When should you hold an intervention? This question is one that many families ask themselves. It can be challenging to try to help a loved one struggling with addiction.
In this resource, we discuss how to know it’s time to hold an intervention.
An intervention is a planned and structured meeting that includes family, loved ones, friends, and/or professionals in hopes of inspiring a person struggling with addiction to get help.
A discussion is held about the reality of the situation and how addictive behavior affects the lives of individuals who love and care for the addict. The group will encourage the person to seek help for their addiction.
A successful intervention is a combination of education and support to provide the addict with a structured treatment opportunity to create a positive change.
It may not always be readily apparent when it is time to stage an intervention. It’s common for things to progress slowly regarding the severity of a person’s misuse of drugs and/or alcohol.
Those suffering from addiction are often in denial and struggle to face the harsh reality of their dependence and its negative effects on the lives of those around them.
According to MayoClinic.org, some warning signs that may indicate it is time to join forces and suggest treatment through intervention include:
A trait of addiction is exhibiting both physical dependence and psychological dependence on a substance. This generally manifests in the person when withdrawal symptoms occur because the person is without their drug of choice.
This also means that the person prioritizes getting and staying high or drunk over everything else, no matter what damage it causes to others.
When the person cannot stop using, even when willing (and wanting), and the need to use drugs or alcohol trumps the physical and mental health of oneself and others, it is time to stage an intervention.
Planning an intervention to maximize all chances of success properly is crucial. When planning your intervention for your loved one, consider the following:
Carefully consider which family members and close friends to involve. Do not include anyone who supports or condones drug or alcohol use. Choose people who truly have your loved one’s best interests at heart.
Families should always consult a professional for help with the intervention. Interventions work best when assisted by an addiction counselor or intervention therapist.
Choosing a space where the person will feel comfortable and safe is best. A private location is always better than a public place.
Educate yourself on your loved one’s addiction. The more you know, the more help and support you can provide. If you do not understand what you’re dealing with, you may have difficulty conveying your points to your loved one.
It’s good to know what you are going to say beforehand. Take some time to discuss with the intervention group what needs to be said and how you will say it. Avoid using “you” statements; those indicate blame. Instead, use “I’ statements that convey how the addict’s behavior has or is personally impacting you.
If you encourage your loved one to seek treatment, have a treatment plan ready. Find a treatment center that is appropriate and is available to begin treatment on the same day as the intervention. All arrangements need to be made beforehand.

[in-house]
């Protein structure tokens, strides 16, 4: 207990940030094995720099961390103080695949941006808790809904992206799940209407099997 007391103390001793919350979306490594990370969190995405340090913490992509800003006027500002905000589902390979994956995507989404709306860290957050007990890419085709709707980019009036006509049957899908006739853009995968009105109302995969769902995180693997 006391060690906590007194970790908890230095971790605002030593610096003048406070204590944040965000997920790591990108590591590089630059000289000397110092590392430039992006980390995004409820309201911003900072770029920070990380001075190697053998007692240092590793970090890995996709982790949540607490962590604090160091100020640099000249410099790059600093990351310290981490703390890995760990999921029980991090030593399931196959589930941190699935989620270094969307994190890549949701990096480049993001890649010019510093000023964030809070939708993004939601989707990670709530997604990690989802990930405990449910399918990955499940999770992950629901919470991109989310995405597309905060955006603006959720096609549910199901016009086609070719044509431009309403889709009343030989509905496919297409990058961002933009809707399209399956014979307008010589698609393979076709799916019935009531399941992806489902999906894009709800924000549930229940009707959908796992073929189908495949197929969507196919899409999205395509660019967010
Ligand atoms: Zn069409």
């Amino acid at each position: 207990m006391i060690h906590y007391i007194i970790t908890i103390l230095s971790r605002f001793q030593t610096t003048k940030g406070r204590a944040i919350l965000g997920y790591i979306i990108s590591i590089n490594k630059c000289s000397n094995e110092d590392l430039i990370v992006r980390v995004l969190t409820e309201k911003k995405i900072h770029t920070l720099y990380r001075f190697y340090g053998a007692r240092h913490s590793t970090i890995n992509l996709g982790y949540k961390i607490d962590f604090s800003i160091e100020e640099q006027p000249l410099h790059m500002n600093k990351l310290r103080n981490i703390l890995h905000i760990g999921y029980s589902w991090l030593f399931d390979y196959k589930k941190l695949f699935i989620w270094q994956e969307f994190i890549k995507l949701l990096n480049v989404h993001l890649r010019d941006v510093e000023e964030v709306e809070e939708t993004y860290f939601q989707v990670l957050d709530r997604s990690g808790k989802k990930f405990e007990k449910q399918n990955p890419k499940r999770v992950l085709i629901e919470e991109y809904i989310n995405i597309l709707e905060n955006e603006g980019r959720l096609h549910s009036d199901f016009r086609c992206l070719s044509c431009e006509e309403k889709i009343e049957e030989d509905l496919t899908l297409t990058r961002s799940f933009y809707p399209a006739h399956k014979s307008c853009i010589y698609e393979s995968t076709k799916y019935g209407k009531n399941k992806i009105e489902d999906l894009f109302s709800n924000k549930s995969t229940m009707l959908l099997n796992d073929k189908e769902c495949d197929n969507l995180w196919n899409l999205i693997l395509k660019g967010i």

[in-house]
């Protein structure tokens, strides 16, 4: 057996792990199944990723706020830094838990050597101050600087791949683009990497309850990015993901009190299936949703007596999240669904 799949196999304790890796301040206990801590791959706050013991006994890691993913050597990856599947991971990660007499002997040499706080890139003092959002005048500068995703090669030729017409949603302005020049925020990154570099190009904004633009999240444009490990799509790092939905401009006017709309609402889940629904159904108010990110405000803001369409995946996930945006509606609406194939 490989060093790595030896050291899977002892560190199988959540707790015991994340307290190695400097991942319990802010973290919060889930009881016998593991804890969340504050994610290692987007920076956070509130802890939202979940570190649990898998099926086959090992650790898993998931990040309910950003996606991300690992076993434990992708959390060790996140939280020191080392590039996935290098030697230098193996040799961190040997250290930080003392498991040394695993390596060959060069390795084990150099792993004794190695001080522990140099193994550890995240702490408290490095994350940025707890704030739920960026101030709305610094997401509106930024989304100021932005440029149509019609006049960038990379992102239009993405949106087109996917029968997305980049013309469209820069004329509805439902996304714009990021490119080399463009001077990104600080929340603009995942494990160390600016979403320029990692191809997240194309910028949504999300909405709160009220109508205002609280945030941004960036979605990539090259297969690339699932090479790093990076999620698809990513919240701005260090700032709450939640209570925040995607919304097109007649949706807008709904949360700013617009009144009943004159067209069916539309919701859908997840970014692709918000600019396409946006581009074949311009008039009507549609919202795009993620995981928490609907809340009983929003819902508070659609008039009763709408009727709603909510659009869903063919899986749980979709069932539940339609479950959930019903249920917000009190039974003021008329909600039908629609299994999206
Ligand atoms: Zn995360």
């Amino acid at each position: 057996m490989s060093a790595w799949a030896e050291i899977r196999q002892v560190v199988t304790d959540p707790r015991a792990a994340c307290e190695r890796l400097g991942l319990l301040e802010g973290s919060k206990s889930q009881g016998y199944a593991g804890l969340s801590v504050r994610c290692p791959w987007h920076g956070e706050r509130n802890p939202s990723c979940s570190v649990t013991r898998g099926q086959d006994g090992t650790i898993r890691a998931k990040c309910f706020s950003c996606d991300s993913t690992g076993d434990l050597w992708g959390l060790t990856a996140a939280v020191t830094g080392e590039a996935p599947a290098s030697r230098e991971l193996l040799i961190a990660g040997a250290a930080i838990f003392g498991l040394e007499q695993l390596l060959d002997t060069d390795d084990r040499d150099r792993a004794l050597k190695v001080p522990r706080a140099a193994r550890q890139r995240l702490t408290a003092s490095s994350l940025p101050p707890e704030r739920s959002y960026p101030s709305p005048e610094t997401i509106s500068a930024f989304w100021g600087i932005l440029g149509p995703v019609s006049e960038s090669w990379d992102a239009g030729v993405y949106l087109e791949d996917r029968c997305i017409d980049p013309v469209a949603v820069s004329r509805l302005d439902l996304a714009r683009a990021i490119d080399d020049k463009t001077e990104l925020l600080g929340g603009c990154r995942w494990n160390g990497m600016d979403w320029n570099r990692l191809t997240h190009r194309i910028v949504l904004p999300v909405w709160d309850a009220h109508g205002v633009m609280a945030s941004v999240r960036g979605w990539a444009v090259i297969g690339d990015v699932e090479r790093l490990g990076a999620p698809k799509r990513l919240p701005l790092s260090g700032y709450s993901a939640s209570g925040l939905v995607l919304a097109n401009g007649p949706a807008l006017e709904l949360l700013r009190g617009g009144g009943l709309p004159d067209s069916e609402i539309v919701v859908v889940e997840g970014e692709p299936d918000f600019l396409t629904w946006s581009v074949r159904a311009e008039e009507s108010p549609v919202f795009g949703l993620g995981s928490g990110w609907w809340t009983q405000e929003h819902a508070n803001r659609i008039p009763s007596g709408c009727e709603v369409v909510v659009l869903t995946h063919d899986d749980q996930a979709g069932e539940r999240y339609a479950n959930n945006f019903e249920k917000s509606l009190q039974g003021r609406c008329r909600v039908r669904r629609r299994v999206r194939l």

Plan for your loved one to continue denying they have a problem and refuse your suggestion to seek treatment. Decide with the group if there will be a backup plan or a request.
Also, consider how you can stop any enabling behaviors with the addict; this includes limiting access to money, housing, or any other support you provide that allows the addictive behaviors to continue.
Interventions need to be performed by a group of people who are close to the addict. Typically, these are close family members.
Alcohol.org states, “The intervention will not be as effective if the group consists of many acquaintances who have only superficial relationships with the person.” The intervention led by individuals who share a strong bond with the addict brings the intervention to a close and intimate level. This is important because it has meaning for both the subject of the intervention and the group of loved ones performing it.
If your loved one is struggling with addiction, you do not need to feel helpless. You can’t control whether or not someone living with addiction will agree to treatment and remain sober. An intervention can help protect your overall well-being. If your loved one refuses to go to treatment, do not give up. Distorted thinking is an issue when dealing with your loved one in active addiction. You may see the situation clearly, but your loved one may not see their frequent abuse of their drug of choice as an addiction. Learning how the disease of addiction and the support groups that can help you may help you the next time you try to talk to your loved one.
There is a wealth of information online. However, you may want to speak to an addiction specialist to discuss your situation and how best to handle it. Recovery is a journey. With the right treatment and support, you and your loved one can start on the right path. Staging an intervention is often the best possible way to begin.
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